I won with my starter - a heart-stopping white potato soup with black truffle chantilly and olive oil, which came, oddly, in two servings. Haughton got the cèpe tart again, only not quite as good as the one we had earlier - "Limp pastry," he declared; Mangeolles ordered a rather "heftily portioned" mi-cuit tuna with shellfish jus, which he felt was a tad overdone; Poole an intriguing but, for him, ultimately disappointing cheese "charlotte" with onion confit - "The bread crust was too thick and there was not enough cheese." Oh dear.
The main courses perked up again. There was no disputing the quality of the produce, served with startling simplicity. A huge côte de boeuf Aubrac (
Mangeolles chose young Aubrac venison, with butternut squash purée, lemon and turnip; while Haughton went for Aveyronnaise lamb, potato purée with gomasio (sesame salt) and subtle curry leaf-infused jus. All came with regional classic aligot - mashed potatoes with Aubrac tomme and cream.
After a long break to let our stomachs recover, we tucked into the puds we'd ordered at the beginning of the meal. I chose Bras's famous chocolate coulant - a fondant to beat them all; while Mangeolles went for a "brilliant" butter nougat millefeuille; Haughton, a "sublime" fig tart; and Poole, what he deemed a "clumsily executed" waffle with butternut squash and coffee, the squash being fibrously lumpy.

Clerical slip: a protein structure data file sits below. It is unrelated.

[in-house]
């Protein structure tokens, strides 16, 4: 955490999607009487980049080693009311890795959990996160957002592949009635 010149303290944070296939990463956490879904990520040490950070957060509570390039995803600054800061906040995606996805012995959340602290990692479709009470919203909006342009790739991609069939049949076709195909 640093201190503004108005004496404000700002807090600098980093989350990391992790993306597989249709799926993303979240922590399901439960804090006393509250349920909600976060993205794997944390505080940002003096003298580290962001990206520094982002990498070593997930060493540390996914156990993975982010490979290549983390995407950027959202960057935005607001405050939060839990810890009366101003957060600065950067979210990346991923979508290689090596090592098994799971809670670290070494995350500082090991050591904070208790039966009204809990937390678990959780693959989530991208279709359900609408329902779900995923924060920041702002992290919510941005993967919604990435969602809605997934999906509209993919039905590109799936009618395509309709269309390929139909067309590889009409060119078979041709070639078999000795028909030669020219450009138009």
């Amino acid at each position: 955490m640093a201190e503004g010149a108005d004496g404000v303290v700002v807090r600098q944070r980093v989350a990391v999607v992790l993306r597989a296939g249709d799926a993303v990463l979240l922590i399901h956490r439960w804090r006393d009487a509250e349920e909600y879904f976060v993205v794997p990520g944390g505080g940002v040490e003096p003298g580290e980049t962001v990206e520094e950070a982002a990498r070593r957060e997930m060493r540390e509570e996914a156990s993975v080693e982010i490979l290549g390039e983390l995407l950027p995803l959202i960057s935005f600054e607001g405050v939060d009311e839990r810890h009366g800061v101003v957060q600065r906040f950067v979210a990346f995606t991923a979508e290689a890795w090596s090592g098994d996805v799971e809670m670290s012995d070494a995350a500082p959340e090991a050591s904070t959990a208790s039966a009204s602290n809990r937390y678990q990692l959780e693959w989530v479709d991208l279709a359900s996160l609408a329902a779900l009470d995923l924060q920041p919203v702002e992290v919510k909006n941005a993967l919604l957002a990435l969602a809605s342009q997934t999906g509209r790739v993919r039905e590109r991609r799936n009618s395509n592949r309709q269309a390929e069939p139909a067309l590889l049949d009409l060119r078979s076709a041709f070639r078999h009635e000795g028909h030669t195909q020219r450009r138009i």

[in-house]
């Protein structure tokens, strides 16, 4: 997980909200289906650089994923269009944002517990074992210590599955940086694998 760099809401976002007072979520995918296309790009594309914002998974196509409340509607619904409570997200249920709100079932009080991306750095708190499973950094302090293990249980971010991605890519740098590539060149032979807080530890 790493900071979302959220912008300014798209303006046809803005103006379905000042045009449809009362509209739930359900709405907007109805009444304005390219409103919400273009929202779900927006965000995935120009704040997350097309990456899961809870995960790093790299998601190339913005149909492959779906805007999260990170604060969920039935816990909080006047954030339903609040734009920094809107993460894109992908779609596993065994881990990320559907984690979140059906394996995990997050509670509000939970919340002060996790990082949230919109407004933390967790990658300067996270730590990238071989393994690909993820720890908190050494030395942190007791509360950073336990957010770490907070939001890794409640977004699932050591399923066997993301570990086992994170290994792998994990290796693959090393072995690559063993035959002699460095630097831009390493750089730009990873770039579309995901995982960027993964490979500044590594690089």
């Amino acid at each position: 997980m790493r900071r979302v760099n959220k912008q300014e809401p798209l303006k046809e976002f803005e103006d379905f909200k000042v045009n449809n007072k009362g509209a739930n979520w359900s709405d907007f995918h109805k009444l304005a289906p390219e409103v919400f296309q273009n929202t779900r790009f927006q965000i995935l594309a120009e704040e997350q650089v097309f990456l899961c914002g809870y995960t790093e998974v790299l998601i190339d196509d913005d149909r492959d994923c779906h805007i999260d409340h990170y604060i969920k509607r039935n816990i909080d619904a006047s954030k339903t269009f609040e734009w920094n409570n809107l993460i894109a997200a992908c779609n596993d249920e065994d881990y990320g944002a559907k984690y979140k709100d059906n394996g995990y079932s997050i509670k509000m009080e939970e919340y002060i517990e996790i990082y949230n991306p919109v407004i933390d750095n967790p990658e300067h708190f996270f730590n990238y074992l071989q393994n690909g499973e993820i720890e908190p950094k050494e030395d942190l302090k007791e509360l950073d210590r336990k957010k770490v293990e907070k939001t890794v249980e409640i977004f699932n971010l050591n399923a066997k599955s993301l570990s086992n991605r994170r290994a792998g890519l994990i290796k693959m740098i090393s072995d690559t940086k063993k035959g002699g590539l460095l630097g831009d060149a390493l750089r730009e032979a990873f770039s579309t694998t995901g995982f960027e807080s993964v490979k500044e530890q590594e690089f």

"I don't think I was being overly critical," declares Poole later. "Bras has three Michelin stars and 19/20 in Gault-Millau. What was really fascinating for me to see was how these guys operate. Anyone would want to work in that kitchen - you can see why the design is so important. Everything is back to front in London; the kitchen is usually an afterthought. Mine is like a submarine!"
Mangeolles is equally struck by the serenity of the work environment. "No one was running about like a headless chicken. It was all so relaxed - even the service. But the food wasn't quite what I expected - it was all rather more rustic than the book."
"I'd call it idiosyncratic," sums up Haughton. "They do what they do and if you ignore the fact that it has three Michelin stars, it all starts to make sense." Would they come again? "Yes, but next time we'll have the tasting menu," they chorus. Roll on next April.